I sit on the farthest seat of the front row choir seats. It’s actually not an official choir seat–it’s a cushioned Relief Society room chair brought in to hold the overflow of all the people who want to sing at this meeting with President Ballard. I can see the backs of the speakers’ heads, or if I look in the monitor they placed beside the podium I can see the front. I’m not in the camera’s line of view.
We’re asked not to transcribe what President Ballard says, or to record it in any way. I still take notes, extensive ones, for my daughter who was unable to be there. I’m listening so hard, praying for her, and for myself.
If I want to write about transcendence, how do I go about it? Obliquely, from an angle, telling a slant truth only because words don’t wrap around the holy very well. Because it feels like a desecration to pin down the Spirit with mere words, a kind of taxidermy, killing a living creature and putting it up for display. See what I witnessed. It used to be alive, but because I’ve decided to tell you about it, to display it, I’ve destroyed it, paralyzed it, placed it in infinite stasis, to be examined and analyzed and perhaps dismissed, which feels unbearable.
And yet if I leave the words unwritten, unspoken, especially when I feel I should bear witness, the memory of holiness can erode, etched away by life and time and doubt and fear. In some ways pinning down the holy with words makes it more real, solidifies the memory so that it lives in my mind and my heart.
I need those solid memories; I need to take them out again and look at them and remember what I saw and how I felt. I write them for myself, and for my children.
And sometimes for the internet, too.
Because I feel the need to witness, that even when General Conference is hard, God is with the men we sustain as prophets, seers, and revelators.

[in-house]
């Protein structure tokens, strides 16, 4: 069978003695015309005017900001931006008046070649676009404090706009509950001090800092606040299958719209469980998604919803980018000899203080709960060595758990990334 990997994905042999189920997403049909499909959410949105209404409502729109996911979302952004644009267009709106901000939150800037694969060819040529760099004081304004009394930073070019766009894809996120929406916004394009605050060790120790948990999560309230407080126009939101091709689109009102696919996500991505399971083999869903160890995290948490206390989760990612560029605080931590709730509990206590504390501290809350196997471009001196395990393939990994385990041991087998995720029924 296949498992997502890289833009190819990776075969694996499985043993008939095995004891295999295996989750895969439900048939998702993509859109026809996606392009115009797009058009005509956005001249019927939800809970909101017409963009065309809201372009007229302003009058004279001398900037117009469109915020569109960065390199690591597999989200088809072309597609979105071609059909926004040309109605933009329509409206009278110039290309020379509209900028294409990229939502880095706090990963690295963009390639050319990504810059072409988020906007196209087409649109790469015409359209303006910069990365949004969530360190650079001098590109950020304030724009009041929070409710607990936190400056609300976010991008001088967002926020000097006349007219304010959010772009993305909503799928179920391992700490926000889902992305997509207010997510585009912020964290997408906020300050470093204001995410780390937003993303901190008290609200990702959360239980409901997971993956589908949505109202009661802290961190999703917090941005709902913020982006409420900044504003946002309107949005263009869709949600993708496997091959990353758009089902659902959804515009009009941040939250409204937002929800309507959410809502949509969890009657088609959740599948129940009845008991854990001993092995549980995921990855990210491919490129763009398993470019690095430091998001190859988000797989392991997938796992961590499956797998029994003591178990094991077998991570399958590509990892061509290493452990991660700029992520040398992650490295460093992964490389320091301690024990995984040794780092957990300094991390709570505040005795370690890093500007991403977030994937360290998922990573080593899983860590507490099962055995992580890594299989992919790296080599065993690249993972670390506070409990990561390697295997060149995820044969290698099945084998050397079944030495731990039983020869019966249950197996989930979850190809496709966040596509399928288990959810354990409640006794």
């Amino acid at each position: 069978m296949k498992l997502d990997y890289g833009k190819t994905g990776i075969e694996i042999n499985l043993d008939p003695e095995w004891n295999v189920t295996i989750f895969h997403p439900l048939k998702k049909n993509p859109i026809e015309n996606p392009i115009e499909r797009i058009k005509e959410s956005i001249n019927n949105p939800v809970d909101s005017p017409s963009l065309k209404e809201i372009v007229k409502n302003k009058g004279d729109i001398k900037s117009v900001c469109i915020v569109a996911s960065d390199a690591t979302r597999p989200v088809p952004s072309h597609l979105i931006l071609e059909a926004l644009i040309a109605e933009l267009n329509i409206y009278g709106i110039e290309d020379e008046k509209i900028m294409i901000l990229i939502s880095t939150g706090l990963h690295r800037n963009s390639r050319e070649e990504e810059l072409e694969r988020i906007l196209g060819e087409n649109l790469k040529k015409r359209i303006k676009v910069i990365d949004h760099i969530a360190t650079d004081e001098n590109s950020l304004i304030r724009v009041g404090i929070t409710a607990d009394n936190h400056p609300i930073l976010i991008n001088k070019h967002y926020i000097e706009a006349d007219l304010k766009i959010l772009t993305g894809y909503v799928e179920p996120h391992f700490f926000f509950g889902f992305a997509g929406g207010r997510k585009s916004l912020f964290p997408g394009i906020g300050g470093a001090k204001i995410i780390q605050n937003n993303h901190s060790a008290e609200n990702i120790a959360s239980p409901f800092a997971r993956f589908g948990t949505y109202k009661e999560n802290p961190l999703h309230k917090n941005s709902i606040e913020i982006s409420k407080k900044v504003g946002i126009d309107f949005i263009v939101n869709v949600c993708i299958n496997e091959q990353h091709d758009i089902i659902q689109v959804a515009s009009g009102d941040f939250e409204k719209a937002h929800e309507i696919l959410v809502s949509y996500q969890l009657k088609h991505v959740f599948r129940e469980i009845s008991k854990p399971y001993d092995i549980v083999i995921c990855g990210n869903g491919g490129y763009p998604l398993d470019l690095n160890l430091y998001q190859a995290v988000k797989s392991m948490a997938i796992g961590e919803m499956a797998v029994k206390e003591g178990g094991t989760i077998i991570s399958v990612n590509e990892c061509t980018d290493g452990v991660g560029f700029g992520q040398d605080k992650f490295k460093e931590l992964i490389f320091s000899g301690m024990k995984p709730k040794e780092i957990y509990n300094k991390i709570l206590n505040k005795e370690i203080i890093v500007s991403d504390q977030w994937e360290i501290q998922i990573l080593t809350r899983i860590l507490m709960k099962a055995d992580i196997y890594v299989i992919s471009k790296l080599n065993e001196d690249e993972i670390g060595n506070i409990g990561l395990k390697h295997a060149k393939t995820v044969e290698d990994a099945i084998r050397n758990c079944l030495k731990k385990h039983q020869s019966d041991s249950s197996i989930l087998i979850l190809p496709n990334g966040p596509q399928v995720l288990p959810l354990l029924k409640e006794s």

Two things from President Ballard’s talk make me feel light and alive that Sunday. One is ministering, which I am tired of hearing about because it makes me feel guilty and inadequate. But today, President Ballard teaches us about ministering in the prophet Joseph Smith’s family, how they ministered to each other. Something in this story resonates with me. President Ballard doesn’t speak about ministering as anything but work. No one says we should be naturally good at it, that it has to be effortless. It is labor–holy labor, but labor still. If I minister in my home, to my family, like Joseph Smith’s family, it’s work, work that God both requires and honors.
Two is when President Ballard reads aloud from 3 Nephi 11. I’m sitting a few feet away from an apostle of the Lord reading about my Savior’s visit to the Nephites. The air fills with thick, sweet Spirit; this ninety-year-old man shines. He is focused completely on this story of Jesus blessing, one by one, the people who await Him at the temple.
I know these verses so well I could almost recite them, but I have never before heard them like this. Just by reading them, he testifies of Christ, of the Book of Mormon, of the prophet Joseph Smith, of the Restoration. The very act of an apostle reading these scriptures aloud, in this deliberate, careful way, infuses them with layers upon layers of meaning.
I cannot contain my tears.
If you take iron filings and place them near a magnet, magnetic field lines appear, like magic: intangible magnetic forces made visible. I leave the conference. I’ve seen lines of the Spirit appearing, radiating around an apostle of the Lord.